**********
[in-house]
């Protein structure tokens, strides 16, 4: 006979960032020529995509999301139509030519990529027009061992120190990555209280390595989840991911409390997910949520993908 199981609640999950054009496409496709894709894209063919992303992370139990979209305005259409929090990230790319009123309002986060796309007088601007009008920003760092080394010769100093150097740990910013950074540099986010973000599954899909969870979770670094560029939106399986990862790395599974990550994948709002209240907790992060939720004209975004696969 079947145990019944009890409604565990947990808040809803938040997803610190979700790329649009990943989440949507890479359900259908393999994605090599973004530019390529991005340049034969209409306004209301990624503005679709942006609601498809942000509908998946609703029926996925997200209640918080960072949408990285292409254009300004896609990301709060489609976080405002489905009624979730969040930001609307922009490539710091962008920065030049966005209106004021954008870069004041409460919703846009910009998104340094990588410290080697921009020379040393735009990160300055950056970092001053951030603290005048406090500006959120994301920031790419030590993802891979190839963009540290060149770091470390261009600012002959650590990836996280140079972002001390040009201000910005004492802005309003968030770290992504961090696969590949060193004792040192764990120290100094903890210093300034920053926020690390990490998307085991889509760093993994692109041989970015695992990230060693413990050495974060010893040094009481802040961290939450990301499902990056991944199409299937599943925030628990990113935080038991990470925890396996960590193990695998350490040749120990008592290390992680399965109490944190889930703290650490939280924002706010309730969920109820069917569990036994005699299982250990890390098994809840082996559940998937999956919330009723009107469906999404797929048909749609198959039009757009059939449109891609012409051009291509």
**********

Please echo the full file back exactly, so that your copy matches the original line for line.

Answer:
[in-house]
């Protein structure tokens, strides 16, 4: 006979960032020529995509999301139509030519990529027009061992120190990555209280390595989840991911409390997910949520993908 199981609640999950054009496409496709894709894209063919992303992370139990979209305005259409929090990230790319009123309002986060796309007088601007009008920003760092080394010769100093150097740990910013950074540099986010973000599954899909969870979770670094560029939106399986990862790395599974990550994948709002209240907790992060939720004209975004696969 079947145990019944009890409604565990947990808040809803938040997803610190979700790329649009990943989440949507890479359900259908393999994605090599973004530019390529991005340049034969209409306004209301990624503005679709942006609601498809942000509908998946609703029926996925997200209640918080960072949408990285292409254009300004896609990301709060489609976080405002489905009624979730969040930001609307922009490539710091962008920065030049966005209106004021954008870069004041409460919703846009910009998104340094990588410290080697921009020379040393735009990160300055950056970092001053951030603290005048406090500006959120994301920031790419030590993802891979190839963009540290060149770091470390261009600012002959650590990836996280140079972002001390040009201000910005004492802005309003968030770290992504961090696969590949060193004792040192764990120290100094903890210093300034920053926020690390990490998307085991889509760093993994692109041989970015695992990230060693413990050495974060010893040094009481802040961290939450990301499902990056991944199409299937599943925030628990990113935080038991990470925890396996960590193990695998350490040749120990008592290390992680399965109490944190889930703290650490939280924002706010309730969920109820069917569990036994005699299982250990890390098994809840082996559940998937999956919330009723009107469906999404797929048909749609198959039009757009059939449109891609012409051009291509």